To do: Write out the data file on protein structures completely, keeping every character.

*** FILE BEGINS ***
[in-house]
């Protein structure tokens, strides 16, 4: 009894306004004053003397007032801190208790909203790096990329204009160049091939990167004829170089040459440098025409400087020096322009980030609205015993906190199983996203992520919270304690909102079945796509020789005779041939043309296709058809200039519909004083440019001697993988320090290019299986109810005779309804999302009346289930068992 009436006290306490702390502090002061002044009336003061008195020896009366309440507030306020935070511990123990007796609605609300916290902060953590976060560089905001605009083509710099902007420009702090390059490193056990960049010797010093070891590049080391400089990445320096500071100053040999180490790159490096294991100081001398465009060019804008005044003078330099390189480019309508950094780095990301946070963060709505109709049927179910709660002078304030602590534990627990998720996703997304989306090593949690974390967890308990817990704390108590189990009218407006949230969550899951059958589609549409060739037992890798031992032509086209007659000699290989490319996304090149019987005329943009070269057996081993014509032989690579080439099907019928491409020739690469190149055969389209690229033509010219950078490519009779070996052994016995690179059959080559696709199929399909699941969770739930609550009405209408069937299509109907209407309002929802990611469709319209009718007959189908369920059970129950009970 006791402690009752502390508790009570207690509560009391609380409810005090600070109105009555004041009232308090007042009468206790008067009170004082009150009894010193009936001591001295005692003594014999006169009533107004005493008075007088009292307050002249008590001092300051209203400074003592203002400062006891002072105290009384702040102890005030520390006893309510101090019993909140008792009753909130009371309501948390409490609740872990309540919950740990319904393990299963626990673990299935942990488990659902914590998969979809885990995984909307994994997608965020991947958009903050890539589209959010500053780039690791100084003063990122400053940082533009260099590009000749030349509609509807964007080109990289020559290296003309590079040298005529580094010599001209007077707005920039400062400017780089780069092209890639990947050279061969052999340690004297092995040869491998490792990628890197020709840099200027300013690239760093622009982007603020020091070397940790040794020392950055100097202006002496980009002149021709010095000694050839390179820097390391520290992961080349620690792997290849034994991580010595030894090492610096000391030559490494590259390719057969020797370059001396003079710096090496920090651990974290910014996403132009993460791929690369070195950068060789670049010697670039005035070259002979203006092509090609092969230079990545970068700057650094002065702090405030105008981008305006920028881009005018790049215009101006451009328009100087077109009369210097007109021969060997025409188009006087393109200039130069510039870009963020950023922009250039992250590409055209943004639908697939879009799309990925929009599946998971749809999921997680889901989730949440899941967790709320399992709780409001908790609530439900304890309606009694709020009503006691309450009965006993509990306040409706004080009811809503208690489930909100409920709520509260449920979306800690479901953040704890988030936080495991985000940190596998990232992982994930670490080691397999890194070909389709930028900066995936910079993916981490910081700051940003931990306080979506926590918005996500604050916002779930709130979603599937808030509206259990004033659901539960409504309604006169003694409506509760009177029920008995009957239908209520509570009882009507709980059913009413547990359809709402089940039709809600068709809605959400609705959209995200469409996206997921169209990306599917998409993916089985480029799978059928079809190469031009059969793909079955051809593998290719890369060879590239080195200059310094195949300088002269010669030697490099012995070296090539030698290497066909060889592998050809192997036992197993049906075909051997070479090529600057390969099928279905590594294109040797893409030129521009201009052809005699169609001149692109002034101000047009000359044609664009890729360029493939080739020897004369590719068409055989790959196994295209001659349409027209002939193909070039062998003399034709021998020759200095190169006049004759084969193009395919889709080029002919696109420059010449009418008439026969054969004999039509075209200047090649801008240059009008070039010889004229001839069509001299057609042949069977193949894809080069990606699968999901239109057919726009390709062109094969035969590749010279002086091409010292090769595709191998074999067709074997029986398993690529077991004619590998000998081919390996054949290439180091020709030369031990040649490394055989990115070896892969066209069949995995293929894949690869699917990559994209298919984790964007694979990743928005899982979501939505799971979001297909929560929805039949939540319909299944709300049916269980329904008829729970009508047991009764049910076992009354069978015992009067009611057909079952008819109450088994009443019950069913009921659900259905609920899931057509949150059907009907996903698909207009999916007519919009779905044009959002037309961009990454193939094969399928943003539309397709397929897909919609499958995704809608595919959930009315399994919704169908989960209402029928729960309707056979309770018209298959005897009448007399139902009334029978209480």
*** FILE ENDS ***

[in-house]
């Protein structure tokens, strides 16, 4: 009894306004004053003397007032801190208790909203790096990329204009160049091939990167004829170089040459440098025409400087020096322009980030609205015993906190199983996203992520919270304690909102079945796509020789005779041939043309296709058809200039519909004083440019001697993988320090290019299986109810005779309804999302009346289930068992 009436006290306490702390502090002061002044009336003061008195020896009366309440507030306020935070511990123990007796609605609300916290902060953590976060560089905001605009083509710099902007420009702090390059490193056990960049010797010093070891590049080391400089990445320096500071100053040999180490790159490096294991100081001398465009060019804008005044003078330099390189480019309508950094780095990301946070963060709505109709049927179910709660002078304030602590534990627990998720996703997304989306090593949690974390967890308990817990704390108590189990009218407006949230969550899951059958589609549409060739037992890798031992032509086209007659000699290989490319996304090149019987005329943009070269057996081993014509032989690579080439099907019928491409020739690469190149055969389209690229033509010219950078490519009779070996052994016995690179059959080559696709199929399909699941969770739930609550009405209408069937299509109907209407309002929802990611469709319209009718007959189908369920059970129950009970 006791402690009752502390508790009570207690509560009391609380409810005090600070109105009555004041009232308090007042009468206790008067009170004082009150009894010193009936001591001295005692003594014999006169009533107004005493008075007088009292307050002249008590001092300051209203400074003592203002400062006891002072105290009384702040102890005030520390006893309510101090019993909140008792009753909130009371309501948390409490609740872990309540919950740990319904393990299963626990673990299935942990488990659902914590998969979809885990995984909307994994997608965020991947958009903050890539589209959010500053780039690791100084003063990122400053940082533009260099590009000749030349509609509807964007080109990289020559290296003309590079040298005529580094010599001209007077707005920039400062400017780089780069092209890639990947050279061969052999340690004297092995040869491998490792990628890197020709840099200027300013690239760093622009982007603020020091070397940790040794020392950055100097202006002496980009002149021709010095000694050839390179820097390391520290992961080349620690792997290849034994991580010595030894090492610096000391030559490494590259390719057969020797370059001396003079710096090496920090651990974290910014996403132009993460791929690369070195950068060789670049010697670039005035070259002979203006092509090609092969230079990545970068700057650094002065702090405030105008981008305006920028881009005018790049215009101006451009328009100087077109009369210097007109021969060997025409188009006087393109200039130069510039870009963020950023922009250039992250590409055209943004639908697939879009799309990925929009599946998971749809999921997680889901989730949440899941967790709320399992709780409001908790609530439900304890309606009694709020009503006691309450009965006993509990306040409706004080009811809503208690489930909100409920709520509260449920979306800690479901953040704890988030936080495991985000940190596998990232992982994930670490080691397999890194070909389709930028900066995936910079993916981490910081700051940003931990306080979506926590918005996500604050916002779930709130979603599937808030509206259990004033659901539960409504309604006169003694409506509760009177029920008995009957239908209520509570009882009507709980059913009413547990359809709402089940039709809600068709809605959400609705959209995200469409996206997921169209990306599917998409993916089985480029799978059928079809190469031009059969793909079955051809593998290719890369060879590239080195200059310094195949300088002269010669030697490099012995070296090539030698290497066909060889592998050809192997036992197993049906075909051997070479090529600057390969099928279905590594294109040797893409030129521009201009052809005699169609001149692109002034101000047009000359044609664009890729360029493939080739020897004369590719068409055989790959196994295209001659349409027209002939193909070039062998003399034709021998020759200095190169006049004759084969193009395919889709080029002919696109420059010449009418008439026969054969004999039509075209200047090649801008240059009008070039010889004229001839069509001299057609042949069977193949894809080069990606699968999901239109057919726009390709062109094969035969590749010279002086091409010292090769595709191998074999067709074997029986398993690529077991004619590998000998081919390996054949290439180091020709030369031990040649490394055989990115070896892969066209069949995995293929894949690869699917990559994209298919984790964007694979990743928005899982979501939505799971979001297909929560929805039949939540319909299944709300049916269980329904008829729970009508047991009764049910076992009354069978015992009067009611057909079952008819109450088994009443019950069913009921659900259905609920899931057509949150059907009907996903698909207009999916007519919009779905044009959002037309961009990454193939094969399928943003539309397709397929897909919609499958995704809608595919959930009315399994919704169908989960209402029928729960309707056979309770018209298959005897009448007399139902009334029978209480």